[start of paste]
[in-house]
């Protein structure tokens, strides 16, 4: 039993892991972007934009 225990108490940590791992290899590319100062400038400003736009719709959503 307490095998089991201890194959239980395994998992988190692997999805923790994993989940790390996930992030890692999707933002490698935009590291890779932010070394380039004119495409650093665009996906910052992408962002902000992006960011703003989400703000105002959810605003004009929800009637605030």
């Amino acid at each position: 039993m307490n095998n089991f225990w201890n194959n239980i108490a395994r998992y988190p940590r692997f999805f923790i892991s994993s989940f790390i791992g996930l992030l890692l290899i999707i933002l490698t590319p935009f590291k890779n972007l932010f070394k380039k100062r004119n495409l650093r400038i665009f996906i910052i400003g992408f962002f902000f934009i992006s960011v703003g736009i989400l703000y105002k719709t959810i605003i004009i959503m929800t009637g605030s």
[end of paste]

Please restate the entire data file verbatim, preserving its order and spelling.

[in-house]
């Protein structure tokens, strides 16, 4: 039993892991972007934009 225990108490940590791992290899590319100062400038400003736009719709959503 307490095998089991201890194959239980395994998992988190692997999805923790994993989940790390996930992030890692999707933002490698935009590291890779932010070394380039004119495409650093665009996906910052992408962002902000992006960011703003989400703000105002959810605003004009929800009637605030």
């Amino acid at each position: 039993m307490n095998n089991f225990w201890n194959n239980i108490a395994r998992y988190p940590r692997f999805f923790i892991s994993s989940f790390i791992g996930l992030l890692l290899i999707i933002l490698t590319p935009f590291k890779n972007l932010f070394k380039k100062r004119n495409l650093r400038i665009f996906i910052i400003g992408f962002f902000f934009i992006s960011v703003g736009i989400l703000y105002k719709t959810i605003i004009i959503m929800t009637g605030s």